Mechanical keyboards: What are they and should you upgrade?


Mechanical keyboards are go-to peripherals that any typist, gamer or even general computer enthusiasts will swear by. But what are mechanical keyboards and how are they different from your average desktop keyboards? What are the benefits they offer and more importantly, why are they more expensive? Let’s begin by understanding the two types of desktop keyboards.

Membrane Keyboards

The typical keyboard that you probably used in your school’s IT lab, at your office desktop or even the default keyboard that came with your assembled computer is called a membrane keyboard. Membrane keyboards are connected by a mesh-like layer of wires underneath the keys we type on. These kinds of keyboards are also called rubber-dome keyboards.

Mechanical Keyboard, mechanical keyboard, rgb keyboard, rgb mechanical keyboard, A membrane or rubber-dome keyboard works with a simple spring-loaded switch with no tactile feedback on presses. (Image Source: Pixabay)

Every time we hit a key on such a keyboard, the metal end below the typing surface of the key hits the membrane mesh below, completing one of many parallel circuits and registering a press of that key. The switches themselves are very simple on most membrane keyboards and have no real feedback while typing, except for the reverse force you feel when you have pressed a key all the way to the end.

A membrane keyboard switch hence is just like a light switch, where the switch can either be on or off, without any feedback during the transition.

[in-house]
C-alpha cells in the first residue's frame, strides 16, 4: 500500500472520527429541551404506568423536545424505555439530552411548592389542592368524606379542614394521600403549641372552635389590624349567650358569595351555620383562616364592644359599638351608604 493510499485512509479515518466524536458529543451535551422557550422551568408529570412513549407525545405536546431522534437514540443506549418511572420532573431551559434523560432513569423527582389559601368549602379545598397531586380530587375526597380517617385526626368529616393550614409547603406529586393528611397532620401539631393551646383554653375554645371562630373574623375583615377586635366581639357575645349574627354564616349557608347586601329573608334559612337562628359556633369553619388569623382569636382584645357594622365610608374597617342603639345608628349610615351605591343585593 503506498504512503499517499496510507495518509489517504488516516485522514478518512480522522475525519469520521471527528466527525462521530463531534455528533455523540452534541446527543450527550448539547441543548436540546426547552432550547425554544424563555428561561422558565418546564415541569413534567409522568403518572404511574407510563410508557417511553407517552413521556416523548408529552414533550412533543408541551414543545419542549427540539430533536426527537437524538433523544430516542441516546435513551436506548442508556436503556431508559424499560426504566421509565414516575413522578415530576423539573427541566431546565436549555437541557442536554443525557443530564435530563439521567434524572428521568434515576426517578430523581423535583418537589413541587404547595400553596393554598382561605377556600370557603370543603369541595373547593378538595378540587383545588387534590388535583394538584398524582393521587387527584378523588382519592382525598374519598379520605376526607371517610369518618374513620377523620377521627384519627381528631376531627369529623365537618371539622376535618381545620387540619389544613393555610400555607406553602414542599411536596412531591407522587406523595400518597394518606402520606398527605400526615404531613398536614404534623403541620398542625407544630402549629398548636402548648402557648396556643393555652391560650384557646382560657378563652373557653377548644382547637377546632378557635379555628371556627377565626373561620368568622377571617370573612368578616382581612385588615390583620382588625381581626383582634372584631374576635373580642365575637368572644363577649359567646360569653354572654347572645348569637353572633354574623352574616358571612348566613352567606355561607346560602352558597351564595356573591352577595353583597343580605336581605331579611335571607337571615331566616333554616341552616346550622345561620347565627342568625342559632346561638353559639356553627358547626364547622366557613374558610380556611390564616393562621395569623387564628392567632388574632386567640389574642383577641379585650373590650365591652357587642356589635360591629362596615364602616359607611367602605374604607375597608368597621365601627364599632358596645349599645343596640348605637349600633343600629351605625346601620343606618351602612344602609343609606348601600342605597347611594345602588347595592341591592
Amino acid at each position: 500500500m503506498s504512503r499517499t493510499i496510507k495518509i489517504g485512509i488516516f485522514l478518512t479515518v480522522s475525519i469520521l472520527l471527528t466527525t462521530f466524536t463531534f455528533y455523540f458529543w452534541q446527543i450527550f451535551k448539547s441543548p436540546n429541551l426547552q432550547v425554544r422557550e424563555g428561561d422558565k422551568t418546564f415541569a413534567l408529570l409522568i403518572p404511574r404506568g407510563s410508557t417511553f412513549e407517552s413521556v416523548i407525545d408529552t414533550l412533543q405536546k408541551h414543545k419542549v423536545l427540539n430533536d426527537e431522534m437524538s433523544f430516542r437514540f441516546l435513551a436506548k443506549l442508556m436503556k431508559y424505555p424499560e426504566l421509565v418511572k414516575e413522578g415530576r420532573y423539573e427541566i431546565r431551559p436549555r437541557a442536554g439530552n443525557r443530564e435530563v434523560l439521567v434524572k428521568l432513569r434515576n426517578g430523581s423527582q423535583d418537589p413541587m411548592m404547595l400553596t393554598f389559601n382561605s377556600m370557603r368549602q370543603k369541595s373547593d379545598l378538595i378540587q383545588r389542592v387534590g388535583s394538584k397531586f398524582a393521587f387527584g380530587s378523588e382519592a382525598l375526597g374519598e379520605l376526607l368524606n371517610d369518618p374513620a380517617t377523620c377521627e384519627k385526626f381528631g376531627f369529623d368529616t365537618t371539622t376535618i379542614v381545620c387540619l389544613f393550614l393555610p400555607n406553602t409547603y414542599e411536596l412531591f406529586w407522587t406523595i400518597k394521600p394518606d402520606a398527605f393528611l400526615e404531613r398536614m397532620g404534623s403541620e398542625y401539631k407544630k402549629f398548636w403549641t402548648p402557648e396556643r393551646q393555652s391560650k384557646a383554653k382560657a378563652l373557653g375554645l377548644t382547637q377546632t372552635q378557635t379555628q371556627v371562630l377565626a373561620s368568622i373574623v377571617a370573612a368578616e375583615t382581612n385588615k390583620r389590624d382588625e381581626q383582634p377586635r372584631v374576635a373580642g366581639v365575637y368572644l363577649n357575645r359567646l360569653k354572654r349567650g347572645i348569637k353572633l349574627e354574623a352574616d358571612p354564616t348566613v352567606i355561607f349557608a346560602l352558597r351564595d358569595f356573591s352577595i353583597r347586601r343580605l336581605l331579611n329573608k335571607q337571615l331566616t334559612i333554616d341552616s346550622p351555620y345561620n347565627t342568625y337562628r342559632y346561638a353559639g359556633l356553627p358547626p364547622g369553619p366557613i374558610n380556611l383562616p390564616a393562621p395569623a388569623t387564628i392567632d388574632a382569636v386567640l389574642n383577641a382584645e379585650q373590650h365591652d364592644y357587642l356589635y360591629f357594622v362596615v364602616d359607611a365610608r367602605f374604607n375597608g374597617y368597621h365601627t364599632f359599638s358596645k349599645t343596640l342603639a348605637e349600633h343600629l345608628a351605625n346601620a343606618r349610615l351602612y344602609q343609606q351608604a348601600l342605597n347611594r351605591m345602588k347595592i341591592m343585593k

Mechanical Keyboards

Mechanical keyboards are different, more so at the switches themselves. Instead of a simple spring-loaded switch that just goes all the way up and down, mechanical keyboard switches come with a mechanical spring-loaded switch. This provides a mid-point between the switch being pressed and not pressed.

Mechanical Keyboard, mechanical keyboard, rgb keyboard, rgb mechanical keyboard, A Cherry MX Blue clicky switch, one of the most common switches used in mechanical keyboards. (Image Source: Cherry MX)

When you type on a mechanical keyboard, the mid-point offers a ‘click’ when you press down the switch. Pressing further beyond the click does get you to the bottom of the switch structure, but the key is registered right at the click, also known as the accentuation point. This basically means that in such a keyboard you needn’t always press all the way down to register the key.

Types of mechanical keyboard switches

There are various types of mechanical keyboard switches. These included blue switches, the most commonly used ones, known for their high tactile feedback and accompanying loud clicky sound. There are also brown switches that offer slightly less feedback and make lesser noise.

Then there are red switches that are practically silent and have no tactile feedback (making them very similar to traditional membrane keyboards in terms of the feel).